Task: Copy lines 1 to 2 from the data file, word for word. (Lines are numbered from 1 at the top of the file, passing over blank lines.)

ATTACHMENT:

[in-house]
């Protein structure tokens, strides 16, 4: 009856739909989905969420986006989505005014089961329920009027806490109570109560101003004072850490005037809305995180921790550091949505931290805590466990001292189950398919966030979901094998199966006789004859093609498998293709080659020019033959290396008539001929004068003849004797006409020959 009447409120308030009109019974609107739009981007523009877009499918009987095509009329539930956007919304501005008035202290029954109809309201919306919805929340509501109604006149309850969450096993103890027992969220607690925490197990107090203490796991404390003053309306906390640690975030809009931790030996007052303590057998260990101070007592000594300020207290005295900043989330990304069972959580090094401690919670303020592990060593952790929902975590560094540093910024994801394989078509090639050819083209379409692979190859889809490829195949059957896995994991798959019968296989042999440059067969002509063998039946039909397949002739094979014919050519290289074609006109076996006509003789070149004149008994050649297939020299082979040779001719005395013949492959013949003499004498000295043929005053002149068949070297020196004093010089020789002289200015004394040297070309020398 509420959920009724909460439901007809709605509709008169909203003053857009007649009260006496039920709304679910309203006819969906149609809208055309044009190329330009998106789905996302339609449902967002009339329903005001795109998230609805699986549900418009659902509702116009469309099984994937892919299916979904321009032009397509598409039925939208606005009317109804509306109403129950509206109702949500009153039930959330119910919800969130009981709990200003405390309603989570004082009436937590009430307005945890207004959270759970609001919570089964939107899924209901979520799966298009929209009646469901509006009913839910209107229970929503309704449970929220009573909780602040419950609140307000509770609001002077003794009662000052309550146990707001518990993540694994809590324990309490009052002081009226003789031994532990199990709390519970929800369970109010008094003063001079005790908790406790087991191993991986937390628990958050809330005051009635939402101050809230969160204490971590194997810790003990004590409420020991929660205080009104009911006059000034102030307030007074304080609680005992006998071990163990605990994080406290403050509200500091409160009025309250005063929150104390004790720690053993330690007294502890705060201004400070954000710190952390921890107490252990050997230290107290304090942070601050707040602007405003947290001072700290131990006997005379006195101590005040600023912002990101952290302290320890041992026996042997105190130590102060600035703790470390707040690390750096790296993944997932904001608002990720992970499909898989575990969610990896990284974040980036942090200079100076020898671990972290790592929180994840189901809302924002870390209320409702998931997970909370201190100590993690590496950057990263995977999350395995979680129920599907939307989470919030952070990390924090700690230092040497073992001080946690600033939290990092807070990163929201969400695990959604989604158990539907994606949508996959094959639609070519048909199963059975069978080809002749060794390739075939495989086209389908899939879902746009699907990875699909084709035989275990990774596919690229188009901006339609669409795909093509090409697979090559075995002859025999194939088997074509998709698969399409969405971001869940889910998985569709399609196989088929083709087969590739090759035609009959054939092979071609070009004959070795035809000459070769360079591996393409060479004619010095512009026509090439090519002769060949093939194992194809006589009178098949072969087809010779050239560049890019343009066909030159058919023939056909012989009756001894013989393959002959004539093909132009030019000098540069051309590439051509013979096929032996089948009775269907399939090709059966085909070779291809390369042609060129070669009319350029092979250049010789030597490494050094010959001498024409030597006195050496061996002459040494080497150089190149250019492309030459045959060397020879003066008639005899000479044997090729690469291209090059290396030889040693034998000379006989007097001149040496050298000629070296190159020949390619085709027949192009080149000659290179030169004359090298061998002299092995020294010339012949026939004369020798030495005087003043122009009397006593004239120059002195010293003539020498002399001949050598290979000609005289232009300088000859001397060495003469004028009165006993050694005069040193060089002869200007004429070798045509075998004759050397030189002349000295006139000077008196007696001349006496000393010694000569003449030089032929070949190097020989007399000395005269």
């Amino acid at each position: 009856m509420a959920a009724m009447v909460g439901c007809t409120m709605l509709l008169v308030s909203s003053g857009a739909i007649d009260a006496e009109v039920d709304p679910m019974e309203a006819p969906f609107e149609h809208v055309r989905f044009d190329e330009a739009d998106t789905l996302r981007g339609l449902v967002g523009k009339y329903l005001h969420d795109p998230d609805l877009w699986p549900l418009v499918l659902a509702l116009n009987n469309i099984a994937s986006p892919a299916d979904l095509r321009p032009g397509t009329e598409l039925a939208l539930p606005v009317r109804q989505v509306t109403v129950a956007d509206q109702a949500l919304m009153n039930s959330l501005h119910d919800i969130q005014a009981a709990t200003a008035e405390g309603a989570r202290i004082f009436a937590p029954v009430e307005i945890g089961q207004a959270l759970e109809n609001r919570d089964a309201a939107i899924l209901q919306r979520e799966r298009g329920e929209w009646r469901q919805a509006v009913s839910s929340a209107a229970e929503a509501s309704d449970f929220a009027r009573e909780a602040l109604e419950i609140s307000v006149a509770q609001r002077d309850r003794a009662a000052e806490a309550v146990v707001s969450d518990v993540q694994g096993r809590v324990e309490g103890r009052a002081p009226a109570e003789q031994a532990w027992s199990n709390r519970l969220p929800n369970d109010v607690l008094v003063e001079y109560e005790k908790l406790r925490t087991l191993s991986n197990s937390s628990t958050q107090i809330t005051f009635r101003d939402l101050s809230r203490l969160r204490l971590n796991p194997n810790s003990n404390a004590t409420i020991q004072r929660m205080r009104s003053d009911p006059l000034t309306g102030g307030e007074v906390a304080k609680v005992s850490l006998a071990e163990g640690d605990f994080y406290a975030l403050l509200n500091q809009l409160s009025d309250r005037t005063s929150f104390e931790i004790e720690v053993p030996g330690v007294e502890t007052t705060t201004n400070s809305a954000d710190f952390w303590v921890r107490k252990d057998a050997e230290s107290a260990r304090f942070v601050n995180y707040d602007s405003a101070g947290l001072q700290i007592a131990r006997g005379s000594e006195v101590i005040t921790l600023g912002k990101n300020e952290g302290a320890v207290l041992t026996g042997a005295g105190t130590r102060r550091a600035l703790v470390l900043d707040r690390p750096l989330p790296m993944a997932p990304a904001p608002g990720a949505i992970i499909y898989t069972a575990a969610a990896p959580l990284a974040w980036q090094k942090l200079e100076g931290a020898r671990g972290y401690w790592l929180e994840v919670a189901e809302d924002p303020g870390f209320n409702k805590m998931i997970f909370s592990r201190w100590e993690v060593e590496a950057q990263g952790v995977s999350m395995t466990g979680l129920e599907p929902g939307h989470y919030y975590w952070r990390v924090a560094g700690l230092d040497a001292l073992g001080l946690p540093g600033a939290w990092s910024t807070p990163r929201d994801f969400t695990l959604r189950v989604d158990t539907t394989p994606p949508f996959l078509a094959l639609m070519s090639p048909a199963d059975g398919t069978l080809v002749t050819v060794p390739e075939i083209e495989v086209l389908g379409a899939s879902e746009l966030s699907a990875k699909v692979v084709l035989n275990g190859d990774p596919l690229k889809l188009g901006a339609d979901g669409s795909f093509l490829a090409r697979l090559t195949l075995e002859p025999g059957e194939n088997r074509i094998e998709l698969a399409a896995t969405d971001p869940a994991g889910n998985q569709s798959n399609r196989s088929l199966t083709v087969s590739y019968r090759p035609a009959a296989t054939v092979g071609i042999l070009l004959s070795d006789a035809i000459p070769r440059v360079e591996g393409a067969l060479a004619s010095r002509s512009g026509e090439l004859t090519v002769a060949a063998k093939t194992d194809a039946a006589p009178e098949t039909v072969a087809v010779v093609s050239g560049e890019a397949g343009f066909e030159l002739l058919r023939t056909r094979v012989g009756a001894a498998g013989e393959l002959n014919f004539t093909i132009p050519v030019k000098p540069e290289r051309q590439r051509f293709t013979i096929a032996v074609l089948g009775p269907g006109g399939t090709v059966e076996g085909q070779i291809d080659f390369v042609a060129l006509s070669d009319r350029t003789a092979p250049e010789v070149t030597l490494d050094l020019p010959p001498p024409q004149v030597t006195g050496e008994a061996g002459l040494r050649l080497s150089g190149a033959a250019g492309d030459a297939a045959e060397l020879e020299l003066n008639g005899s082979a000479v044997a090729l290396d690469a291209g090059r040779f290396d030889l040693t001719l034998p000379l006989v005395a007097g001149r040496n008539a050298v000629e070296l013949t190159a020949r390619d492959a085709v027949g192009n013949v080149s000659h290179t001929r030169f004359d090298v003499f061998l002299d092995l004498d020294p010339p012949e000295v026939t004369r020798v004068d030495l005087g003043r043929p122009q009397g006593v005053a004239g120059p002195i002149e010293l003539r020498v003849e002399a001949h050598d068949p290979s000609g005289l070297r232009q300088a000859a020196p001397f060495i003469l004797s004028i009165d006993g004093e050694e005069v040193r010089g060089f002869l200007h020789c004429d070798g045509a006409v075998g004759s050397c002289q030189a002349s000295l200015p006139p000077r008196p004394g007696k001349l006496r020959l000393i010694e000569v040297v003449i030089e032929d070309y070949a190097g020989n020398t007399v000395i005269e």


[in-house]
């Protein structure tokens, strides 16, 4: 009856739909989905969420986006989505005014089961329920009027806490109570109560101003004072850490005037809305995180921790550091949505931290805590466990001292189950398919966030979901094998199966006789004859093609498998293709080659020019033959290396008539001929004068003849004797006409020959 009447409120308030009109019974609107739009981007523009877009499918009987095509009329539930956007919304501005008035202290029954109809309201919306919805929340509501109604006149309850969450096993103890027992969220607690925490197990107090203490796991404390003053309306906390640690975030809009931790030996007052303590057998260990101070007592000594300020207290005295900043989330990304069972959580090094401690919670303020592990060593952790929902975590560094540093910024994801394989078509090639050819083209379409692979190859889809490829195949059957896995994991798959019968296989042999440059067969002509063998039946039909397949002739094979014919050519290289074609006109076996006509003789070149004149008994050649297939020299082979040779001719005395013949492959013949003499004498000295043929005053002149068949070297020196004093010089020789002289200015004394040297070309020398 509420959920009724909460439901007809709605509709008169909203003053857009007649009260006496039920709304679910309203006819969906149609809208055309044009190329330009998106789905996302339609449902967002009339329903005001795109998230609805699986549900418009659902509702116009469309099984994937892919299916979904321009032009397509598409039925939208606005009317109804509306109403129950509206109702949500009153039930959330119910919800969130009981709990200003405390309603989570004082009436937590009430307005945890207004959270759970609001919570089964939107899924209901979520799966298009929209009646469901509006009913839910209107229970929503309704449970929220009573909780602040419950609140307000509770609001002077003794009662000052309550146990707001518990993540694994809590324990309490009052002081009226003789031994532990199990709390519970929800369970109010008094003063001079005790908790406790087991191993991986937390628990958050809330005051009635939402101050809230969160204490971590194997810790003990004590409420020991929660205080009104009911006059000034102030307030007074304080609680005992006998071990163990605990994080406290403050509200500091409160009025309250005063929150104390004790720690053993330690007294502890705060201004400070954000710190952390921890107490252990050997230290107290304090942070601050707040602007405003947290001072700290131990006997005379006195101590005040600023912002990101952290302290320890041992026996042997105190130590102060600035703790470390707040690390750096790296993944997932904001608002990720992970499909898989575990969610990896990284974040980036942090200079100076020898671990972290790592929180994840189901809302924002870390209320409702998931997970909370201190100590993690590496950057990263995977999350395995979680129920599907939307989470919030952070990390924090700690230092040497073992001080946690600033939290990092807070990163929201969400695990959604989604158990539907994606949508996959094959639609070519048909199963059975069978080809002749060794390739075939495989086209389908899939879902746009699907990875699909084709035989275990990774596919690229188009901006339609669409795909093509090409697979090559075995002859025999194939088997074509998709698969399409969405971001869940889910998985569709399609196989088929083709087969590739090759035609009959054939092979071609070009004959070795035809000459070769360079591996393409060479004619010095512009026509090439090519002769060949093939194992194809006589009178098949072969087809010779050239560049890019343009066909030159058919023939056909012989009756001894013989393959002959004539093909132009030019000098540069051309590439051509013979096929032996089948009775269907399939090709059966085909070779291809390369042609060129070669009319350029092979250049010789030597490494050094010959001498024409030597006195050496061996002459040494080497150089190149250019492309030459045959060397020879003066008639005899000479044997090729690469291209090059290396030889040693034998000379006989007097001149040496050298000629070296190159020949390619085709027949192009080149000659290179030169004359090298061998002299092995020294010339012949026939004369020798030495005087003043122009009397006593004239120059002195010293003539020498002399001949050598290979000609005289232009300088000859001397060495003469004028009165006993050694005069040193060089002869200007004429070798045509075998004759050397030189002349000295006139000077008196007696001349006496000393010694000569003449030089032929070949190097020989007399000395005269």